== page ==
I gave it 3-1/2 stars (rounded up to 4 on Amazon). I thought the book was good but when I was finished, nothing in the book left me hoping for book 2.
The world was very cool. David, the main character, was well-written. I liked Megan and Prof. I enjoyed the story line. I even enjoyed the plot (even though it’s David vs. Goliath theme was a repeat of the Mistborn theme).
Steelheart by Brand Sanderson comes in at just under 400 pages and was published by Delacorte Press in September 2013 and distributed by Random House.
The novel’s premise
In a future world, Chicago is run by Steelheart, an Epic. (Epic equals ‘superhero’ minus the ‘hero.’) The world is in a post-apocalyptic turmoil. David’s father is killed by Steelheart in a bank. Steelheart supposedly cannot die, but David has seen Steelheart bleed. David will avenge his father.
I didn’t find any editing errors in this novel. Perhaps a content edit to suggest increasing the connection between David and Megan would have helped him pull off the ending and helped me get emotionally involved.
Imagination and Uniqueness
The imagination is phenomenal. This world just freaking cool. His imagination is really what made this novel fun for me. Usually, I love the characters, but this story is about the world. The settings. The imagined powers of the Epics. I almost want to go add another star to the rating just thinking about the awesome imagination in this book.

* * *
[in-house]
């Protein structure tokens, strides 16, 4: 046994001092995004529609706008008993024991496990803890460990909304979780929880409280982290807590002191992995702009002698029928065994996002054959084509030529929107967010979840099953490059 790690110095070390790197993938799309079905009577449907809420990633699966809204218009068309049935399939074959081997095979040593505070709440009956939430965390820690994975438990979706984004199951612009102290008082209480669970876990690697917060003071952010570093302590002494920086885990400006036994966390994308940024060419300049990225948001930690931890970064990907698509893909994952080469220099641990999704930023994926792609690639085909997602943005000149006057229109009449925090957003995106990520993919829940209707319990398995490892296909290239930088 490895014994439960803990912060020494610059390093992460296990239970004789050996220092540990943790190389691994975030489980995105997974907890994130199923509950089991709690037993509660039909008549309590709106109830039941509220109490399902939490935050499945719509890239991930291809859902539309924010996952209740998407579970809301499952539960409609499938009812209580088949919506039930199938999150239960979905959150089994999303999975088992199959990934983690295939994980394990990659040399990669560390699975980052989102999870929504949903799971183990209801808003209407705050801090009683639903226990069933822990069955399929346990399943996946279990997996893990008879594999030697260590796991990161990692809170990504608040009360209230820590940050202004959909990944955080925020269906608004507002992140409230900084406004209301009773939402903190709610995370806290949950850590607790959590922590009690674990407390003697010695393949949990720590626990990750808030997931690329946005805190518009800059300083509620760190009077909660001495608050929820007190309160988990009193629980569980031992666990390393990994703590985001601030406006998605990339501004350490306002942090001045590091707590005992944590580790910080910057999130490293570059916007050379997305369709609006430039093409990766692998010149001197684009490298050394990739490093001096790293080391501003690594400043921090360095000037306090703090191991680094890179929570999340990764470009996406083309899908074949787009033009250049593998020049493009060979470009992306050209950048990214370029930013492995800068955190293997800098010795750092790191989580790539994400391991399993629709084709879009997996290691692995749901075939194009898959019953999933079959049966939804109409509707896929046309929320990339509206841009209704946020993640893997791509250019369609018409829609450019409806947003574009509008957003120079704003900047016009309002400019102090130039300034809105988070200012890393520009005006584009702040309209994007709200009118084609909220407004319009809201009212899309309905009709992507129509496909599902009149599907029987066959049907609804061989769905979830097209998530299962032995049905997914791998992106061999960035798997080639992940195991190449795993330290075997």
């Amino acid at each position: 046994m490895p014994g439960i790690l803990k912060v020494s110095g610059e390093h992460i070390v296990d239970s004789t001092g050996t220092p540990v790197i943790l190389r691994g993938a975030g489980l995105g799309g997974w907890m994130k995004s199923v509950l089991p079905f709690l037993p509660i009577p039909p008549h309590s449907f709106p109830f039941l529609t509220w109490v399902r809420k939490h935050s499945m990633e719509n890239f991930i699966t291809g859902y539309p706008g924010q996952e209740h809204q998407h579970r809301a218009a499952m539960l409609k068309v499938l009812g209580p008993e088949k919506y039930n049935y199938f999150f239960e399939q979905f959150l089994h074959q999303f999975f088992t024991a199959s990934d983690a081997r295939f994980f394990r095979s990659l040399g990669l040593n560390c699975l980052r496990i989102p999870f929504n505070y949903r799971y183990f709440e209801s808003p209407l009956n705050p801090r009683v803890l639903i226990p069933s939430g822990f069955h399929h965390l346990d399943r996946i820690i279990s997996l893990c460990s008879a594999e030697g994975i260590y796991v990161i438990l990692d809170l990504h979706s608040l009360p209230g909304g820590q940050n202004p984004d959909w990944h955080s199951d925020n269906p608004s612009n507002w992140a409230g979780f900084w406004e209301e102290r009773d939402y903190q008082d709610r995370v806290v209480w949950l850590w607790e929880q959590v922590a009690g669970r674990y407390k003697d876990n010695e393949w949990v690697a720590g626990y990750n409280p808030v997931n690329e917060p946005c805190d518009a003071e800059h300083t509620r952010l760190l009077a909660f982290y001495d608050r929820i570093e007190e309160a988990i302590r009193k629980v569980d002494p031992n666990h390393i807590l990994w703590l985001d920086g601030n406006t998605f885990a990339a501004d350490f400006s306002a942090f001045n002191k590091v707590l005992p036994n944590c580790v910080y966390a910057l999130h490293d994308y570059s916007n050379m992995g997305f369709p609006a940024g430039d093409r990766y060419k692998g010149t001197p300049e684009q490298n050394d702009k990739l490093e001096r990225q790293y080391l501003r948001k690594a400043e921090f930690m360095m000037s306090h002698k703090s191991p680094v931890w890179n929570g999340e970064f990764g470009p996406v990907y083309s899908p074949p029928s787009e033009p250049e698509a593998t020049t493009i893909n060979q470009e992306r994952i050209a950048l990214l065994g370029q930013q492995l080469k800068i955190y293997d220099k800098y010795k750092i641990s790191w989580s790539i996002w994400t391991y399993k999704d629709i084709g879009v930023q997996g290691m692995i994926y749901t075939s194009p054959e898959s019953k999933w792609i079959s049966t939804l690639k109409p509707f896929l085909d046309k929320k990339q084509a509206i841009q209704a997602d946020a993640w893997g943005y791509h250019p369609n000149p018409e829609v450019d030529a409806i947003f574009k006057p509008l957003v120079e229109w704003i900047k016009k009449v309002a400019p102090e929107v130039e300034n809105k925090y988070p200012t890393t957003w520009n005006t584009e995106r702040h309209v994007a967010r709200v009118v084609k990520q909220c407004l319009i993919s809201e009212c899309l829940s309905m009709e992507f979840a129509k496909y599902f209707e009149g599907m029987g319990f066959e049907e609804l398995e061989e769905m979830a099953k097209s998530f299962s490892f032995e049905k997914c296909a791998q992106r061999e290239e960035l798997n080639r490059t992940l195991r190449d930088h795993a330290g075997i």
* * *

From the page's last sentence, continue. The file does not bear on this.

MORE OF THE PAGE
David is the main character. Megan is another primary character. Together, they are the heart of the book.
Unfortunately, I never got involved emotionally in this book. I think that is because the David/Megan romance was so slow developing. It seemed like Sanderson wanted there to be this strong connection between David and Megan so that the reader’s heart would wrench right along with David’s heart when the connection broke. But I think the romance was barely there and I just felt mildly disappointed when Megan died. This fell short for me.
In the end, David is still an expendable young man and nobody would care if he died. Sure, the team would be sad, but they would get over him quick.
The team of side characters (the characters not mentioned above) were a little vague for me and I never really got a visual for them or reached a point where I felt I knew each member of the team well.
It was definitely a David vs. Goliath story. I wonder if that is why he named the MC David?
The magic system, or in this case the superpower system, seemed to take an easy road. I don’t remember the exact wording but a couple of times he made comments like: “Everything defies the laws of physics and can’t be explained.” To me that was taking an easy road. Don’t get me wrong. I loved the powers, but I wanted at least and attempt at scientific explanations.
Very few issues but there were a few. Some features that add quality were missing. The start of each chapter had one word in all caps. Which when that one word was simply something like I, it didn’t really stand out as a chapter beginning.
The ellipses were done wrong. No breaking space after them, made for some awkward spacing issues.
About the Author
Brandon Sanderson was born in December 1975 in Lincoln, Nebraska. He served a two year mission in Seoul, Korea for the Church of Jesus Christ of Latter Day Saints. After which, he returned to BYU and changed his major from Biochemistry to Creative Writing. His pWith his amazing success as a writer, I am sure his parents have forgiven him by now.
While at BYU, Brandon volunteered for Leading Edge Magazine, and in his senior year, he was Editor and Chief. His time there helped hone his writing skills.
Read more about him on his web site at: http://brandonsanderson.com/about-brandon/